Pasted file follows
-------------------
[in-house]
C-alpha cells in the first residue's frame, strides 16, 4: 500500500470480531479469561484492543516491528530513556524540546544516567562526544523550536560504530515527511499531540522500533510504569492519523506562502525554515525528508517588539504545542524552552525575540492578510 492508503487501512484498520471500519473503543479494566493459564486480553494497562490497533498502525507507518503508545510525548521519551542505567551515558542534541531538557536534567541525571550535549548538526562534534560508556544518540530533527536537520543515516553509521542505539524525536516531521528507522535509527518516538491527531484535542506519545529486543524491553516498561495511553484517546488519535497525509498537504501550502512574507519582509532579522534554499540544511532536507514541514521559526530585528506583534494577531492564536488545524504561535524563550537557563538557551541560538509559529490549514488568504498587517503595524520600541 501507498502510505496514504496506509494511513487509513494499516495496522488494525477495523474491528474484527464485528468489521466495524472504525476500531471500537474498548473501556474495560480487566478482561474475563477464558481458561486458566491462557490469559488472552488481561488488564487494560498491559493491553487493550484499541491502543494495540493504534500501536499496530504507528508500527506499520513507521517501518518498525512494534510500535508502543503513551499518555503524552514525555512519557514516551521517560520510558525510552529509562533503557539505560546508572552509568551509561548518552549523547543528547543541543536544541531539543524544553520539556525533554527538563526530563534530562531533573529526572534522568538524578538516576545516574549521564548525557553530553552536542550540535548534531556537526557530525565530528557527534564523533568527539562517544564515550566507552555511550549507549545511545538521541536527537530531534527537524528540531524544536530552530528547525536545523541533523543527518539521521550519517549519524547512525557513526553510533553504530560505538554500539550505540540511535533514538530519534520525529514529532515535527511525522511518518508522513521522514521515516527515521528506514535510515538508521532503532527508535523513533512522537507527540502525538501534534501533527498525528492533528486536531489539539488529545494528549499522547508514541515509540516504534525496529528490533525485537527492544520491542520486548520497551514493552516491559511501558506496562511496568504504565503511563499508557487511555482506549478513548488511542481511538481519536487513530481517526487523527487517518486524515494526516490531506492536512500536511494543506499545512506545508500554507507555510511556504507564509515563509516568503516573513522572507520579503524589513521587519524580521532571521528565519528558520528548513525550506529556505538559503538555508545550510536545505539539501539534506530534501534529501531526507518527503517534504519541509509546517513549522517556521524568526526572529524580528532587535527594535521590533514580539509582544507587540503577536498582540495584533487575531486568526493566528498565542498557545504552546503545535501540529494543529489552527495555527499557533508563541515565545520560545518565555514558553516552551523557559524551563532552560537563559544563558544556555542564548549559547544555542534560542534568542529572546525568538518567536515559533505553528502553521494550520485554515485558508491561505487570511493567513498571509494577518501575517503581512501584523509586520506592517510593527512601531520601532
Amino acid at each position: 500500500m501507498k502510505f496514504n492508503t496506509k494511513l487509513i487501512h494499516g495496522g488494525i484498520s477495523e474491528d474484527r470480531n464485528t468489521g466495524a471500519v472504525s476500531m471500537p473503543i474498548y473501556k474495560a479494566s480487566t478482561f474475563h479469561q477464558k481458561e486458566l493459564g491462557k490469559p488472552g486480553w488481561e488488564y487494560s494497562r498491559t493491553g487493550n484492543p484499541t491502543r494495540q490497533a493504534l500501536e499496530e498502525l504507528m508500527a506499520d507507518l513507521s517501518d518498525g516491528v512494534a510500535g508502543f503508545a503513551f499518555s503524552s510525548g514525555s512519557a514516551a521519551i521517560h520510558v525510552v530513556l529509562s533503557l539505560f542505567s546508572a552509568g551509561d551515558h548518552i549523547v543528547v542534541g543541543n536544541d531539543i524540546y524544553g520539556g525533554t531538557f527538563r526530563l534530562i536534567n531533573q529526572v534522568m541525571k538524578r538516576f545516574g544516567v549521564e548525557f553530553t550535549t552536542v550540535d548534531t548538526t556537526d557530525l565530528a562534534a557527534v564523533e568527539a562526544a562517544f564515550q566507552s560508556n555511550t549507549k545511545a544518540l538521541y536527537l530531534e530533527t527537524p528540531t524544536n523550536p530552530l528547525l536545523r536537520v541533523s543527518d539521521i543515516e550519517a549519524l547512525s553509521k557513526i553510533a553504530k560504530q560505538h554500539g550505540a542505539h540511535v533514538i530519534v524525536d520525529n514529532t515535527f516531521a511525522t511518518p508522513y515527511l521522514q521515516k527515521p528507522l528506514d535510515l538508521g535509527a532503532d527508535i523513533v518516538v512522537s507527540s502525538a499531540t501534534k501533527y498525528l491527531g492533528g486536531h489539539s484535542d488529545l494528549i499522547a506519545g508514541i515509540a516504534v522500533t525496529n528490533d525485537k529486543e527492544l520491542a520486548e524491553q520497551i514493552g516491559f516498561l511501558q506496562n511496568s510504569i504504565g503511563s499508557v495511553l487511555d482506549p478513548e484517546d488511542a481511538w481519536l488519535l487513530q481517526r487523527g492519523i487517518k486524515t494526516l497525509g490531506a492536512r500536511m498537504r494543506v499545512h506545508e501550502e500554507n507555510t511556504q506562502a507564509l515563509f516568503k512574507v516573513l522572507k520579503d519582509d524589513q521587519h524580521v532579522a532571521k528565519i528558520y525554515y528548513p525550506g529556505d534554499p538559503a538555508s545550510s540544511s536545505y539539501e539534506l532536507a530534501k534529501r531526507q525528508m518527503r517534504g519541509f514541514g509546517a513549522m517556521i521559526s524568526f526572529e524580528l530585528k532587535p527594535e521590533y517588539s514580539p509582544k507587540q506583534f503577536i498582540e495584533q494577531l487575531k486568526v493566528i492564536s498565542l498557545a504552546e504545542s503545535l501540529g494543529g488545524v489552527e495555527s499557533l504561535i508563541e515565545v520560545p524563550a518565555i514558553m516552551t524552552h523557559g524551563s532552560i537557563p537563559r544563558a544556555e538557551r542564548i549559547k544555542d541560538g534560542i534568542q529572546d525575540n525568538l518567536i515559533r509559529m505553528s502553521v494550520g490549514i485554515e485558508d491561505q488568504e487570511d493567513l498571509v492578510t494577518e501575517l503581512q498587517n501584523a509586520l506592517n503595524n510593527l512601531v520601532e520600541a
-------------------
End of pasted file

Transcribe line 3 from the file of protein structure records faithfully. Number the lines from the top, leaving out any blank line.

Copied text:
Amino acid at each position: 500500500m501507498k502510505f496514504n492508503t496506509k494511513l487509513i487501512h494499516g495496522g488494525i484498520s477495523e474491528d474484527r470480531n464485528t468489521g466495524a471500519v472504525s476500531m471500537p473503543i474498548y473501556k474495560a479494566s480487566t478482561f474475563h479469561q477464558k481458561e486458566l493459564g491462557k490469559p488472552g486480553w488481561e488488564y487494560s494497562r498491559t493491553g487493550n484492543p484499541t491502543r494495540q490497533a493504534l500501536e499496530e498502525l504507528m508500527a506499520d507507518l513507521s517501518d518498525g516491528v512494534a510500535g508502543f503508545a503513551f499518555s503524552s510525548g514525555s512519557a514516551a521519551i521517560h520510558v525510552v530513556l529509562s533503557l539505560f542505567s546508572a552509568g551509561d551515558h548518552i549523547v543528547v542534541g543541543n536544541d531539543i524540546y524544553g520539556g525533554t531538557f527538563r526530563l534530562i536534567n531533573q529526572v534522568m541525571k538524578r538516576f545516574g544516567v549521564e548525557f553530553t550535549t552536542v550540535d548534531t548538526t556537526d557530525l565530528a562534534a557527534v564523533e568527539a562526544a562517544f564515550q566507552s560508556n555511550t549507549k545511545a544518540l538521541y536527537l530531534e530533527t527537524p528540531t524544536n523550536p530552530l528547525l536545523r536537520v541533523s543527518d539521521i543515516e550519517a549519524l547512525s553509521k557513526i553510533a553504530k560504530q560505538h554500539g550505540a542505539h540511535v533514538i530519534v524525536d520525529n514529532t515535527f516531521a511525522t511518518p508522513y515527511l521522514q521515516k527515521p528507522l528506514d535510515l538508521g535509527a532503532d527508535i523513533v518516538v512522537s507527540s502525538a499531540t501534534k501533527y498525528l491527531g492533528g486536531h489539539s484535542d488529545l494528549i499522547a506519545g508514541i515509540a516504534v522500533t525496529n528490533d525485537k529486543e527492544l520491542a520486548e524491553q520497551i514493552g516491559f516498561l511501558q506496562n511496568s510504569i504504565g503511563s499508557v495511553l487511555d482506549p478513548e484517546d488511542a481511538w481519536l488519535l487513530q481517526r487523527g492519523i487517518k486524515t494526516l497525509g490531506a492536512r500536511m498537504r494543506v499545512h506545508e501550502e500554507n507555510t511556504q506562502a507564509l515563509f516568503k512574507v516573513l522572507k520579503d519582509d524589513q521587519h524580521v532579522a532571521k528565519i528558520y525554515y528548513p525550506g529556505d534554499p538559503a538555508s545550510s540544511s536545505y539539501e539534506l532536507a530534501k534529501r531526507q525528508m518527503r517534504g519541509f514541514g509546517a513549522m517556521i521559526s524568526f526572529e524580528l530585528k532587535p527594535e521590533y517588539s514580539p509582544k507587540q506583534f503577536i498582540e495584533q494577531l487575531k486568526v493566528i492564536s498565542l498557545a504552546e504545542s503545535l501540529g494543529g488545524v489552527e495555527s499557533l504561535i508563541e515565545v520560545p524563550a518565555i514558553m516552551t524552552h523557559g524551563s532552560i537557563p537563559r544563558a544556555e538557551r542564548i549559547k544555542d541560538g534560542i534568542q529572546d525575540n525568538l518567536i515559533r509559529m505553528s502553521v494550520g490549514i485554515e485558508d491561505q488568504e487570511d493567513l498571509v492578510t494577518e501575517l503581512q498587517n501584523a509586520l506592517n503595524n510593527l512601531v520601532e520600541a